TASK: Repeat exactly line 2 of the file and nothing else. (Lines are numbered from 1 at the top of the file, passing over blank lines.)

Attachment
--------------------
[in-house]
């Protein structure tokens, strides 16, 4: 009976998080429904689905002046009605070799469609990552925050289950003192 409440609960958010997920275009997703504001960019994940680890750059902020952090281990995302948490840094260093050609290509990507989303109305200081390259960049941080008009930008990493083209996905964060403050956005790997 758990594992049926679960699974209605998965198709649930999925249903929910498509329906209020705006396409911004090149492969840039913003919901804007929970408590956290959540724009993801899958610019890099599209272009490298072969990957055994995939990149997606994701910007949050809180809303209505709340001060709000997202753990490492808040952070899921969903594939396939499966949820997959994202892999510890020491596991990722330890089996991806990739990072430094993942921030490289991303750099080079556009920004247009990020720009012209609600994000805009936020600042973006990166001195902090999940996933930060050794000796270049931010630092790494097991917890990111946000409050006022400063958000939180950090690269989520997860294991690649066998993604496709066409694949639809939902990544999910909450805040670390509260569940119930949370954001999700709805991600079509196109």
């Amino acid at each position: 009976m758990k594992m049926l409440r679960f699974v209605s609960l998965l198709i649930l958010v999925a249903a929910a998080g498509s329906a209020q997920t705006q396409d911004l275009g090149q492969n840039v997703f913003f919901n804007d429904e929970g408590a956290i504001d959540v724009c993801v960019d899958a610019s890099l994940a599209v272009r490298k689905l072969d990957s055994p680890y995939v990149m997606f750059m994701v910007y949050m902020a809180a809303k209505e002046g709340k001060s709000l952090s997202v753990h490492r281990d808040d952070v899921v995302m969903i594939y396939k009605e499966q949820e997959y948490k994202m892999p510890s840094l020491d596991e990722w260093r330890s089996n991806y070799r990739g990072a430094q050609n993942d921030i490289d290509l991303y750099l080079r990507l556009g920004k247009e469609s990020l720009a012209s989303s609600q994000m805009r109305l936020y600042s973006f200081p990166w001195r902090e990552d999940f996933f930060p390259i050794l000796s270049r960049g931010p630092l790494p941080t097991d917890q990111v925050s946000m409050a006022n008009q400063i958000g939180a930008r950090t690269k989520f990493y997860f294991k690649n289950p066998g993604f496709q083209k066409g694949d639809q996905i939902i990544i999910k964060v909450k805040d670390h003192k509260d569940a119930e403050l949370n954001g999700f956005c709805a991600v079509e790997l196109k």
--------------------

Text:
């Protein structure tokens, strides 16, 4: 009976998080429904689905002046009605070799469609990552925050289950003192 409440609960958010997920275009997703504001960019994940680890750059902020952090281990995302948490840094260093050609290509990507989303109305200081390259960049941080008009930008990493083209996905964060403050956005790997 758990594992049926679960699974209605998965198709649930999925249903929910498509329906209020705006396409911004090149492969840039913003919901804007929970408590956290959540724009993801899958610019890099599209272009490298072969990957055994995939990149997606994701910007949050809180809303209505709340001060709000997202753990490492808040952070899921969903594939396939499966949820997959994202892999510890020491596991990722330890089996991806990739990072430094993942921030490289991303750099080079556009920004247009990020720009012209609600994000805009936020600042973006990166001195902090999940996933930060050794000796270049931010630092790494097991917890990111946000409050006022400063958000939180950090690269989520997860294991690649066998993604496709066409694949639809939902990544999910909450805040670390509260569940119930949370954001999700709805991600079509196109």